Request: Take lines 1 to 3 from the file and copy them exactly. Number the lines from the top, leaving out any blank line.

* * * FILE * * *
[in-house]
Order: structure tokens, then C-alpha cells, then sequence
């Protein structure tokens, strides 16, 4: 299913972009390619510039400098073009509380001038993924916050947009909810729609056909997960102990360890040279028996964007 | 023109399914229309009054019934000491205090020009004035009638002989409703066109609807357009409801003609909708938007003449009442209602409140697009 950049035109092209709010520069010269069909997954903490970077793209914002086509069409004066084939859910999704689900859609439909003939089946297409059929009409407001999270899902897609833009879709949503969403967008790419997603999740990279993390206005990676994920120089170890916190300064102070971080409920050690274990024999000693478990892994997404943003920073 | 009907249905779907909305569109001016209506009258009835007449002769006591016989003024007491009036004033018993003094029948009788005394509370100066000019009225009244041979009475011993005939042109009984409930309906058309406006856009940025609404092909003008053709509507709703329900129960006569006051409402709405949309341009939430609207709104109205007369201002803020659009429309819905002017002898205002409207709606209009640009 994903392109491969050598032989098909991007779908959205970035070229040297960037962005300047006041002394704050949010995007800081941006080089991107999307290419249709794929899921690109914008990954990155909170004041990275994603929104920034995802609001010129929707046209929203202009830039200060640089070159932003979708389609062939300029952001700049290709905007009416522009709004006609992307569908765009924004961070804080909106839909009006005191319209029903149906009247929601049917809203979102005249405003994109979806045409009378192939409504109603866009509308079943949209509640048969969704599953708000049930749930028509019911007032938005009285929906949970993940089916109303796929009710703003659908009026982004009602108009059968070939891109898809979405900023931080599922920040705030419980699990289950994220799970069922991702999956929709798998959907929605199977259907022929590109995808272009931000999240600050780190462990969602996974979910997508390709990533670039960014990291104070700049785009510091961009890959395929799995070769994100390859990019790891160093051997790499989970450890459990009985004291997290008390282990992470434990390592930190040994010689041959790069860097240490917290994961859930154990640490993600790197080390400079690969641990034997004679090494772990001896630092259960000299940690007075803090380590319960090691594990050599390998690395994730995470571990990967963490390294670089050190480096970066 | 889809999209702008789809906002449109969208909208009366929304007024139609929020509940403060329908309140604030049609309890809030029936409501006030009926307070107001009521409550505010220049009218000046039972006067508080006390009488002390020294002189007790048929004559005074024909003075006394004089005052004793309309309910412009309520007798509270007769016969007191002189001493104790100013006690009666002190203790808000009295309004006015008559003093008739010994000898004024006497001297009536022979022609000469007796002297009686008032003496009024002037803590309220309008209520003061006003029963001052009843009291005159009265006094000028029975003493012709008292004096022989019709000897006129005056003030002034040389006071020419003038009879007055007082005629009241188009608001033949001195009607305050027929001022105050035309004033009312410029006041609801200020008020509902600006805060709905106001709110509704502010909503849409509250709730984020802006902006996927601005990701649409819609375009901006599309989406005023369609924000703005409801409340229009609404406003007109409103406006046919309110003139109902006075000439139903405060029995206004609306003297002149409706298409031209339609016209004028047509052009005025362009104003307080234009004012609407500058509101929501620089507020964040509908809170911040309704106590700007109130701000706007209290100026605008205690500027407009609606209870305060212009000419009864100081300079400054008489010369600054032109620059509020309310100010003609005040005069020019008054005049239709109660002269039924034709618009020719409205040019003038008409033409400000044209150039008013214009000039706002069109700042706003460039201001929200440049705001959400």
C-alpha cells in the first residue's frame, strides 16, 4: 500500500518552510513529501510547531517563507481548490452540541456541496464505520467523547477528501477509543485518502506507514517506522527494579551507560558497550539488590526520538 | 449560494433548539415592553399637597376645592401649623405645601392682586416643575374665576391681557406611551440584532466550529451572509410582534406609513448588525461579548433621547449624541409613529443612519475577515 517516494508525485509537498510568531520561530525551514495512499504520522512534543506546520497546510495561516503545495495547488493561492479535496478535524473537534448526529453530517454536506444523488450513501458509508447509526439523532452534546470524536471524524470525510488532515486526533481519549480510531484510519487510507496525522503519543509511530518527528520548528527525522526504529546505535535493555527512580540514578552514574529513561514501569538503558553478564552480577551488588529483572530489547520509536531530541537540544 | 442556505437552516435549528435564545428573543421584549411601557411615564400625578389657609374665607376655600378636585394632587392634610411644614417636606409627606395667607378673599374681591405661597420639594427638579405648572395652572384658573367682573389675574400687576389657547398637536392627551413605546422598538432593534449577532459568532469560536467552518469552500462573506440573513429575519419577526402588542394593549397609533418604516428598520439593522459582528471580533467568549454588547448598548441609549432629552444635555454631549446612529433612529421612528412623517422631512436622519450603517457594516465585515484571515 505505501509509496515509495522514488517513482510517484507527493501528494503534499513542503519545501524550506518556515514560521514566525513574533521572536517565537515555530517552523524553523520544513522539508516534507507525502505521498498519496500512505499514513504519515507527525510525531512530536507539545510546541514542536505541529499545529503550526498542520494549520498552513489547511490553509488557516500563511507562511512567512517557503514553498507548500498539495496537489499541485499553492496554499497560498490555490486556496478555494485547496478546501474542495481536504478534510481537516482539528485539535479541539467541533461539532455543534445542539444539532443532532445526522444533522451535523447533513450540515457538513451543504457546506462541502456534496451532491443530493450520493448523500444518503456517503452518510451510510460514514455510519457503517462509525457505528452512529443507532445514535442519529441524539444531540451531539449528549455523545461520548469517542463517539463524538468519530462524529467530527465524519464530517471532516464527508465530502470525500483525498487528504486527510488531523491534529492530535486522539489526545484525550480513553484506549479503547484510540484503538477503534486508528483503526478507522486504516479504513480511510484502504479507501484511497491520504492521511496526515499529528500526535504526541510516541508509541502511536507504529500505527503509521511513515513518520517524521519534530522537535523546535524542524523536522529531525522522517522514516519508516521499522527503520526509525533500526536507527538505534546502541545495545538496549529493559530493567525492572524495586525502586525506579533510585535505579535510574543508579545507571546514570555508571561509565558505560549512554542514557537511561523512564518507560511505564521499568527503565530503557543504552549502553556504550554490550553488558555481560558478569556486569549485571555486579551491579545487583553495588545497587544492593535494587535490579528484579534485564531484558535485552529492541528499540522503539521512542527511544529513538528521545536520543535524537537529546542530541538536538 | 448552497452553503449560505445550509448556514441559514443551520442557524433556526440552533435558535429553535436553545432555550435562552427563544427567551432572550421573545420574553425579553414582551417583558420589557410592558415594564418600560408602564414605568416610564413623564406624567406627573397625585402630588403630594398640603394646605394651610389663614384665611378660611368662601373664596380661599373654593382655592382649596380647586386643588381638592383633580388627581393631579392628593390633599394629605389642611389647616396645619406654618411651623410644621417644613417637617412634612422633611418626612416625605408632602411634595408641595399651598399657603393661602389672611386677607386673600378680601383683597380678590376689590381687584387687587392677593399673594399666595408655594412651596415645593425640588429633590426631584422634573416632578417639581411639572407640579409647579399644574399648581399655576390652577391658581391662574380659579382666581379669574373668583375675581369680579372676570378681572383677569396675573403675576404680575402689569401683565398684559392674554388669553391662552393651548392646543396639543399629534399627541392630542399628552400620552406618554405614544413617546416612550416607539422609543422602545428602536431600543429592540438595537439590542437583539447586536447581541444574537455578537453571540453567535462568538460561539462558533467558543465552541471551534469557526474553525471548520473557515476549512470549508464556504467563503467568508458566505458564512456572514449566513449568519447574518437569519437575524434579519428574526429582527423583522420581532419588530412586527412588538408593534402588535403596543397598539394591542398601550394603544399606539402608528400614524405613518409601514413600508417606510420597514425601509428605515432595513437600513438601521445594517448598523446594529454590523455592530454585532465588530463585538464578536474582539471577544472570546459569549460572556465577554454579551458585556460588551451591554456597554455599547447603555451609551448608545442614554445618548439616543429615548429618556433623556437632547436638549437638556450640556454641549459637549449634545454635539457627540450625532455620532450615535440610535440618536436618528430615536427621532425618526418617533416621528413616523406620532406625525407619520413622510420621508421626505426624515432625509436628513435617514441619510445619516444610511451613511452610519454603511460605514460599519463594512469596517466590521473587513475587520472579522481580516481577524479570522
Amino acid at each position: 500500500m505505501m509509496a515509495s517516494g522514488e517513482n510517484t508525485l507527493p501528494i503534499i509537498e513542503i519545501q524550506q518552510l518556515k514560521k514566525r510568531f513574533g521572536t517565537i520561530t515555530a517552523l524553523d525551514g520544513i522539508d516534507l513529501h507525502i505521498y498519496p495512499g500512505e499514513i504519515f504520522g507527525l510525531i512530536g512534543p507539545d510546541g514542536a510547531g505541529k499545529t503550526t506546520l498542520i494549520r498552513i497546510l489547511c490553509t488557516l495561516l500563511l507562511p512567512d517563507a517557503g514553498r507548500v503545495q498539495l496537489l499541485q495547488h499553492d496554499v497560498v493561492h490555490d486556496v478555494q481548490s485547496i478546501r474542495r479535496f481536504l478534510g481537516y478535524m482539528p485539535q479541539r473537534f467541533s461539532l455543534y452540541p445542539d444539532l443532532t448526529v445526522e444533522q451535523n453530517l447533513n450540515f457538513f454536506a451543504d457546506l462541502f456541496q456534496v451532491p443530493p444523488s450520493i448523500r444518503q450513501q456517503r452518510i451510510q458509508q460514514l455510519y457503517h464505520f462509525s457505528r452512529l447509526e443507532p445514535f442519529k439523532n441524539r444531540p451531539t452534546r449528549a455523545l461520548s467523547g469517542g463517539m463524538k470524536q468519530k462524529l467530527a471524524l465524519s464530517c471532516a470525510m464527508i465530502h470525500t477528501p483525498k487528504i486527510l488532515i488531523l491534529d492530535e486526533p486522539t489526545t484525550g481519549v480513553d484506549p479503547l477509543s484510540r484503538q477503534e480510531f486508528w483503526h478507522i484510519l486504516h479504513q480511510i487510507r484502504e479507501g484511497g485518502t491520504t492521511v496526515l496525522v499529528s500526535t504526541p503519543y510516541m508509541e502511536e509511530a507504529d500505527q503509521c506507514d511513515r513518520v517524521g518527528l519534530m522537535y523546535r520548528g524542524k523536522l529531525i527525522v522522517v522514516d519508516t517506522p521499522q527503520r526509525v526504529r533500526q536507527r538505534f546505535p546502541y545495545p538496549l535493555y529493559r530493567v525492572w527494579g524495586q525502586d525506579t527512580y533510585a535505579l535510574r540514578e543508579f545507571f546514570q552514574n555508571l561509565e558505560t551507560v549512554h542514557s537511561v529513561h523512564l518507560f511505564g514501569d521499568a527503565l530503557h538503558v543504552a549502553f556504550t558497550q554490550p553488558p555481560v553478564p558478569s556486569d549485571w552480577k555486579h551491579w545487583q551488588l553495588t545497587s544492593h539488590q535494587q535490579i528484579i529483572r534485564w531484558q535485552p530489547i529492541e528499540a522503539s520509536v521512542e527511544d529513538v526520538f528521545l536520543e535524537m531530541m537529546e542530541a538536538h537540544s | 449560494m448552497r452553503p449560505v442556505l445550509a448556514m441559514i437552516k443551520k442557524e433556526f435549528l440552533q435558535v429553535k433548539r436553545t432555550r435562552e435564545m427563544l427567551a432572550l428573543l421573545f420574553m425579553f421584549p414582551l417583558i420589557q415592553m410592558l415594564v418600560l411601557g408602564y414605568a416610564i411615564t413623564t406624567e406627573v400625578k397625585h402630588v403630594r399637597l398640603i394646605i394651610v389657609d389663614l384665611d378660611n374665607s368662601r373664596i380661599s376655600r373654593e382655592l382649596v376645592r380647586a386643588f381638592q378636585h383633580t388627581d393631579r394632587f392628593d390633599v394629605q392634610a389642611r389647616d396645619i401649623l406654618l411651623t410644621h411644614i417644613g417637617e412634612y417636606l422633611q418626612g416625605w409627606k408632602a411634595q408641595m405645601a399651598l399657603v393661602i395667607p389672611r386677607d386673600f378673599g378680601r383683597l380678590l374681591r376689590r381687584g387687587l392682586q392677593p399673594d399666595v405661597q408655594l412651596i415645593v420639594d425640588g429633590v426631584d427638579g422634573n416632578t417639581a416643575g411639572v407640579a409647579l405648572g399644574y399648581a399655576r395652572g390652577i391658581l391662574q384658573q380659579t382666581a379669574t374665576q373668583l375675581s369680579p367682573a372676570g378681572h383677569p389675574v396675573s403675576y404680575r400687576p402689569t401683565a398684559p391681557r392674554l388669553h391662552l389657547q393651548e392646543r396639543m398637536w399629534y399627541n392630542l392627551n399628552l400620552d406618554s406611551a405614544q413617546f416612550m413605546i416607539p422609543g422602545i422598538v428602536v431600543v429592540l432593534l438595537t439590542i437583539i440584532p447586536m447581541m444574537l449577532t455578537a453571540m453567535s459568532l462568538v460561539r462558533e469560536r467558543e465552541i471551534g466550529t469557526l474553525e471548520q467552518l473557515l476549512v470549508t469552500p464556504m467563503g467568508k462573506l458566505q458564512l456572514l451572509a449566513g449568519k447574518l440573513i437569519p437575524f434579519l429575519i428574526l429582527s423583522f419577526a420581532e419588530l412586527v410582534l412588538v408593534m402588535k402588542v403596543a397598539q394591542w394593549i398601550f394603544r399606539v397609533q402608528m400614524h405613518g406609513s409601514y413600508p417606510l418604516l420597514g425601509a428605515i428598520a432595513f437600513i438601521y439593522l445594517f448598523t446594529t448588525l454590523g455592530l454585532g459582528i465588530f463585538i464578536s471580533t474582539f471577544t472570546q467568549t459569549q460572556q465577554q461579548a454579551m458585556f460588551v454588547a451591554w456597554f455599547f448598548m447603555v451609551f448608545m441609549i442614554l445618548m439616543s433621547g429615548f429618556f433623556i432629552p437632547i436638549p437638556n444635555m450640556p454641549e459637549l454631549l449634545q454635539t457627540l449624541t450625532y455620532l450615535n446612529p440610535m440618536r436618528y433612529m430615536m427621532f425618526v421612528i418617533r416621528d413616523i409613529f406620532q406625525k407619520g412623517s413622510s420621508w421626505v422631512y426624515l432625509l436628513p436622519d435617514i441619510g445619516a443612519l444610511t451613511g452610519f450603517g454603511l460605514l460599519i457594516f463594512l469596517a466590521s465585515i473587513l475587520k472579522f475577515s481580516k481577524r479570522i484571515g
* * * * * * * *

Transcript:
[in-house]
Order: structure tokens, then C-alpha cells, then sequence
């Protein structure tokens, strides 16, 4: 299913972009390619510039400098073009509380001038993924916050947009909810729609056909997960102990360890040279028996964007 | 023109399914229309009054019934000491205090020009004035009638002989409703066109609807357009409801003609909708938007003449009442209602409140697009 950049035109092209709010520069010269069909997954903490970077793209914002086509069409004066084939859910999704689900859609439909003939089946297409059929009409407001999270899902897609833009879709949503969403967008790419997603999740990279993390206005990676994920120089170890916190300064102070971080409920050690274990024999000693478990892994997404943003920073 | 009907249905779907909305569109001016209506009258009835007449002769006591016989003024007491009036004033018993003094029948009788005394509370100066000019009225009244041979009475011993005939042109009984409930309906058309406006856009940025609404092909003008053709509507709703329900129960006569006051409402709405949309341009939430609207709104109205007369201002803020659009429309819905002017002898205002409207709606209009640009 994903392109491969050598032989098909991007779908959205970035070229040297960037962005300047006041002394704050949010995007800081941006080089991107999307290419249709794929899921690109914008990954990155909170004041990275994603929104920034995802609001010129929707046209929203202009830039200060640089070159932003979708389609062939300029952001700049290709905007009416522009709004006609992307569908765009924004961070804080909106839909009006005191319209029903149906009247929601049917809203979102005249405003994109979806045409009378192939409504109603866009509308079943949209509640048969969704599953708000049930749930028509019911007032938005009285929906949970993940089916109303796929009710703003659908009026982004009602108009059968070939891109898809979405900023931080599922920040705030419980699990289950994220799970069922991702999956929709798998959907929605199977259907022929590109995808272009931000999240600050780190462990969602996974979910997508390709990533670039960014990291104070700049785009510091961009890959395929799995070769994100390859990019790891160093051997790499989970450890459990009985004291997290008390282990992470434990390592930190040994010689041959790069860097240490917290994961859930154990640490993600790197080390400079690969641990034997004679090494772990001896630092259960000299940690007075803090380590319960090691594990050599390998690395994730995470571990990967963490390294670089050190480096970066 | 889809999209702008789809906002449109969208909208009366929304007024139609929020509940403060329908309140604030049609309890809030029936409501006030009926307070107001009521409550505010220049009218000046039972006067508080006390009488002390020294002189007790048929004559005074024909003075006394004089005052004793309309309910412009309520007798509270007769016969007191002189001493104790100013006690009666002190203790808000009295309004006015008559003093008739010994000898004024006497001297009536022979022609000469007796002297009686008032003496009024002037803590309220309008209520003061006003029963001052009843009291005159009265006094000028029975003493012709008292004096022989019709000897006129005056003030002034040389006071020419003038009879007055007082005629009241188009608001033949001195009607305050027929001022105050035309004033009312410029006041609801200020008020509902600006805060709905106001709110509704502010909503849409509250709730984020802006902006996927601005990701649409819609375009901006599309989406005023369609924000703005409801409340229009609404406003007109409103406006046919309110003139109902006075000439139903405060029995206004609306003297002149409706298409031209339609016209004028047509052009005025362009104003307080234009004012609407500058509101929501620089507020964040509908809170911040309704106590700007109130701000706007209290100026605008205690500027407009609606209870305060212009000419009864100081300079400054008489010369600054032109620059509020309310100010003609005040005069020019008054005049239709109660002269039924034709618009020719409205040019003038008409033409400000044209150039008013214009000039706002069109700042706003460039201001929200440049705001959400």